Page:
Google stops selling its biz-grade augmented reality specs

Alex Stuart

> My experience is that the better the 3D device, the worse the nausea is. What I think is going on there is that you are successfully fooling the bodies visual inputs, but these are being cross referenced against your bodies Vestibular system in the inner ear.

This is true. But some people, at least, can get used to it to a significant degree.

My first session with Playstation VR, major vestibular disruption and I tapped out after 30 mins or so.

A few sessions later, I was doing hours at a time with no problems at all.

To this day, pulling extreme maneuvres in a fighter jet in VR induces a wave of unpleasant sensations - but then so would doing it for real!

For those who can never find their 'VR legs'...yes, value very much limited to no-lateral-movement experiences.

Windows 11 puts 'disgusting' Remote Mailslots protocol out of its misery

Alex Stuart

Re: Net Send was disgusting.

> but had the support of the vocal minority


European Commission bans TikTok from staff gadgets

Alex Stuart

Re: Look away now. Nothing to see or hear or know here about them and those there .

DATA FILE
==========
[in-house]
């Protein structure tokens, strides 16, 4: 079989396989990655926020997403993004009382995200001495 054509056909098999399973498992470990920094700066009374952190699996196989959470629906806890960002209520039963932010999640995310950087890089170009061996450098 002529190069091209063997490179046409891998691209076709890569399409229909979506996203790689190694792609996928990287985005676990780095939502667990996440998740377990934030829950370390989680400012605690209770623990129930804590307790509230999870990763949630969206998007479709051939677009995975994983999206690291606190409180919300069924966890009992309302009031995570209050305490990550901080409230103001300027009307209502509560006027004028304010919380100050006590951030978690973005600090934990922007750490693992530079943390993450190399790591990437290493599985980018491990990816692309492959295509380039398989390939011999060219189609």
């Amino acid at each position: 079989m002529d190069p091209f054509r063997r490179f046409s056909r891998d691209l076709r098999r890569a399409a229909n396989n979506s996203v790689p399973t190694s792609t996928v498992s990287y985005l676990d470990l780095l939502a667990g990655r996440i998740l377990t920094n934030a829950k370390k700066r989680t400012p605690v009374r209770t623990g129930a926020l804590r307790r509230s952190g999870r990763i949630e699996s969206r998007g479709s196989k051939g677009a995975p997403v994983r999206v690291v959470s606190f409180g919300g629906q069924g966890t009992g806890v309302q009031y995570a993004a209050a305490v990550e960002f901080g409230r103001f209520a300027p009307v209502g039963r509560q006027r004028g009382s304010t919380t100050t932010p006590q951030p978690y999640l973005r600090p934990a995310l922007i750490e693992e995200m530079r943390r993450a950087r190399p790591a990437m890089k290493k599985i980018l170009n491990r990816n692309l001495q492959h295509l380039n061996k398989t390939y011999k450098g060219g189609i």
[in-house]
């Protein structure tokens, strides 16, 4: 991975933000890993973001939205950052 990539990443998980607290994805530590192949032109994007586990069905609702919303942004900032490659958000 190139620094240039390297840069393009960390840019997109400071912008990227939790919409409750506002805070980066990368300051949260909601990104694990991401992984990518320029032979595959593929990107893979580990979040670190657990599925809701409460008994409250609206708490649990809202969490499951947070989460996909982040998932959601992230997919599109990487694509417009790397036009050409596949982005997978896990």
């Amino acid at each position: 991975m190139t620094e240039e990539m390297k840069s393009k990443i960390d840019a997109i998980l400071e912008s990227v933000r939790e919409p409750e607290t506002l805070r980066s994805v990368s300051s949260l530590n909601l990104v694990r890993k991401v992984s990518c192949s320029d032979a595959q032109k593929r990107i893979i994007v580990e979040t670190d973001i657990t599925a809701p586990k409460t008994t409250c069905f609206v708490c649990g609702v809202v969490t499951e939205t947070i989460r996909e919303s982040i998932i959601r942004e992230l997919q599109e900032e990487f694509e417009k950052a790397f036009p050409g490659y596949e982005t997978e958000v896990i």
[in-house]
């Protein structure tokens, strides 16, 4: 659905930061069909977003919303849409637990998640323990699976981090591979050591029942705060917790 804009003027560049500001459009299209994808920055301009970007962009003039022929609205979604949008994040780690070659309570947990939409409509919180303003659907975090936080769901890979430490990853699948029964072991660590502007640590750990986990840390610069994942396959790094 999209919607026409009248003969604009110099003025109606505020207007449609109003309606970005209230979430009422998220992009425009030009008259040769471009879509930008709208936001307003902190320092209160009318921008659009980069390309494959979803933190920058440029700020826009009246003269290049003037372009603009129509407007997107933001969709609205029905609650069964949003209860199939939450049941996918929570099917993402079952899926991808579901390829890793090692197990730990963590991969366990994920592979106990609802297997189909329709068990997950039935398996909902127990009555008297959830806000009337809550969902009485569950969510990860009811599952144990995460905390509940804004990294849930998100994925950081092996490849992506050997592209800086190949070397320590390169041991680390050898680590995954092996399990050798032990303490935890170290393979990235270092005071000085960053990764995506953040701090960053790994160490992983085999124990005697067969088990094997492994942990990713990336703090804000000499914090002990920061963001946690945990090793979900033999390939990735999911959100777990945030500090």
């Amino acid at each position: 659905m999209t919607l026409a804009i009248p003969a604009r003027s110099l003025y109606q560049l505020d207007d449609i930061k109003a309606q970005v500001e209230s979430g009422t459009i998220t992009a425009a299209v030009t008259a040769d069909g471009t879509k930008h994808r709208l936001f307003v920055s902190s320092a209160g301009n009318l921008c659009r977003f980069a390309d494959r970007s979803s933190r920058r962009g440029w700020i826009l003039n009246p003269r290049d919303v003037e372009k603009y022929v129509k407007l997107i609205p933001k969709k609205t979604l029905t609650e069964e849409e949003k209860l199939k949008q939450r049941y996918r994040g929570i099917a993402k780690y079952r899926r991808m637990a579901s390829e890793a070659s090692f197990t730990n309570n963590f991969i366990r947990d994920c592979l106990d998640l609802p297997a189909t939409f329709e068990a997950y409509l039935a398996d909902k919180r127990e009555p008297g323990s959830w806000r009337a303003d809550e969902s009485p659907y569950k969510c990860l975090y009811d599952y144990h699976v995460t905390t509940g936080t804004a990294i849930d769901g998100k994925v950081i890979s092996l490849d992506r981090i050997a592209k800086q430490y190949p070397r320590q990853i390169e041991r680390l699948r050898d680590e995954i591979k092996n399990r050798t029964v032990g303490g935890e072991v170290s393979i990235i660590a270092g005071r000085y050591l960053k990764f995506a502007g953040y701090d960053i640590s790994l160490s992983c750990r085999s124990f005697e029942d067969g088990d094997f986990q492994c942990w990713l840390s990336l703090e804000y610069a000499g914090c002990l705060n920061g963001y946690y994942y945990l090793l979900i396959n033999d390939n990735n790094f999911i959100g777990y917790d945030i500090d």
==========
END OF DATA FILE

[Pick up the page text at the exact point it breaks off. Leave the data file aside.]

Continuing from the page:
Wow, good bot.

McDonald's pulls plug on Wi-Fi, starts playing classical music to soothe yobs

Alex Stuart

Re: So I will hoist the inevitable "OK Boomer"

> You tell them to read a book they can't afford

Nah. These types all have iPhones, airPods, the latest trendy bodywarmer/manbag/trainers etc. Money is not the issue, it's culture and lack of policing.

Former Facebooker alleges Meta drained users' batteries to test apps

Alex Stuart

Yet another reminder

of the lengths that Facebook et al go to monitor every minute detail of your interaction with their app to make sure you, dear product - oops - customer, don't have a single wasted second of potential 'engagement' or 'value'* kept from you. After all, merely using psychological tricks, sorry, methods, as part of UI design and behaviour to maximise 'engagement'** of dopamine systems might leave some spare 'engagement' on the table.